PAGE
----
<p>He became a pilgrim, traveling from one great shrine to another, living off alms. He wore the rags of a beggar and shared his food with the poor. Filled with the love of God and neighbor, Benedict had special devotion to the Blessed Mother and to the Blessed Sacrament. In Rome, where he lived in the Colosseum for a time, he was called "the poor man of the Forty Hours Devotion" and "the beggar of Rome." The people accepted his ragged appearance better than he did. His excuse to himself was that "our comfort is not in this world." </p><p>On the last day of his life, April 16, 1783, Benedict Joseph dragged himself to a church in Rome and prayed there for two hours before he collapsed, dying peacefully in a nearby house. Immediately after his death the people proclaimed him a saint. </p><p>He was officially proclaimed a saint by Pope Leo XIII at canonization ceremonies in 1883.</p> American Catholic Blog Today offers limitless possibilities for holiness. Lean into His grace. The only thing keeping us from sainthood is ourselves.

 
PICKS OF THE WEEK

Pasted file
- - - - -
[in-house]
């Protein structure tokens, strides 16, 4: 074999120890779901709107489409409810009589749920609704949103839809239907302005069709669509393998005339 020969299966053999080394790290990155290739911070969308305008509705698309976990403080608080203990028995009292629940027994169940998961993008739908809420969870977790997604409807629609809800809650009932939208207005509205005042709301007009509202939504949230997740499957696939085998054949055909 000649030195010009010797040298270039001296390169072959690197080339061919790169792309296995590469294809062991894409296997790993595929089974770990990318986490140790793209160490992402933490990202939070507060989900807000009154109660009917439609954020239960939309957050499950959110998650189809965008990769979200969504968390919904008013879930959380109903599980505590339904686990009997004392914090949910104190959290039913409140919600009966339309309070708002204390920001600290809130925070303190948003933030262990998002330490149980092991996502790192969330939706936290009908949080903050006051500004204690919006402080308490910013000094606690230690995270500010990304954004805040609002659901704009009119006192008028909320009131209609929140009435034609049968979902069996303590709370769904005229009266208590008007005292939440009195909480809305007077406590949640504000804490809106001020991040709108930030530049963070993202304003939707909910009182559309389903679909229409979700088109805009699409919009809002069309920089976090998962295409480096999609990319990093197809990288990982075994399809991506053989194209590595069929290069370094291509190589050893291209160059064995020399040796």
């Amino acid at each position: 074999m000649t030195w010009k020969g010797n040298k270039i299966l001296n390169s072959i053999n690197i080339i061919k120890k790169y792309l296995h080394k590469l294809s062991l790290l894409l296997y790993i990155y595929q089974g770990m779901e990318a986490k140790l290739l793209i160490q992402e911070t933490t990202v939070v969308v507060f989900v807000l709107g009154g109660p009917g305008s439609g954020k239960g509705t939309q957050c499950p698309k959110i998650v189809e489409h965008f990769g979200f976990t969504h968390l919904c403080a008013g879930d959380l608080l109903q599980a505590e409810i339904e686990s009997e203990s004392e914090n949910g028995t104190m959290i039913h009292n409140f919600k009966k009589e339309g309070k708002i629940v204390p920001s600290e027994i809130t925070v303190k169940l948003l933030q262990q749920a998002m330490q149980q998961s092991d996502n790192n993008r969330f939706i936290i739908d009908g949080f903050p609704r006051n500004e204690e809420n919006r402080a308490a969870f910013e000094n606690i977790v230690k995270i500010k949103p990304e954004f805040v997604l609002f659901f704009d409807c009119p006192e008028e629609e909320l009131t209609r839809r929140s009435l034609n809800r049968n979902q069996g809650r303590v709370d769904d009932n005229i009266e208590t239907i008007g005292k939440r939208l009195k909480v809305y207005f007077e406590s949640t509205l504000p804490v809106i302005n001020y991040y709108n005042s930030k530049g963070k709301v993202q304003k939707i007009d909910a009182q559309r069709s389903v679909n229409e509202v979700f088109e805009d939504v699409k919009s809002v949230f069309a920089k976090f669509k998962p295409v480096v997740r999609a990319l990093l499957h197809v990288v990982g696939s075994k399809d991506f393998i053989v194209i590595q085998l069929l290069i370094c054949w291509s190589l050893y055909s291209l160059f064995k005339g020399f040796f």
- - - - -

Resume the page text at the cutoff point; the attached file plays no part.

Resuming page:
Pope Francis!

Why did the pope choose the name Francis? Find out in this new book by Gina Loehr.

The Seven Last Words

By focusing on God's love for humanity expressed in the gift of Jesus, The Last Words of Jesus serves as a rich source of meditation throughout the year.

Visiting Mary
In this book Cragon captures the experience of visiting these shrines, giving us a personal glimpse into each place.
John Paul II

Here is a book to be read and treasured as we witness the recognition given John Paul II as a saint for our times.

The Surprising Pope

Get new insight into this humble and gentle man—Pope John XXIII--who ushered in the Church's massive changes of Vatican II.


 
CATHOLIC GREETINGS
Holy Thursday
The Church remembers today both the institution of the Eucharist and our mandate to service.
Wednesday of Holy Week
Today join Catholics around the world in offering prayers for our Pope Emeritus on his 87th birthday.
Tuesday of Holy Week
Today keep in prayer all the priests and ministers throughout the world who will preside at Holy Week services.
Monday of Holy Week
Holy Week reminds us of the price Jesus paid for our salvation. Take time for prayer at home and at church.
Palm Sunday
Holy Week services and prayers invite us to follow Jesus into Jerusalem, experiencing the events of his passion and death.



Come find us at: Facebook | St. Anthony Messenger magazine Twitter | American Catholic YouTube | American Catholic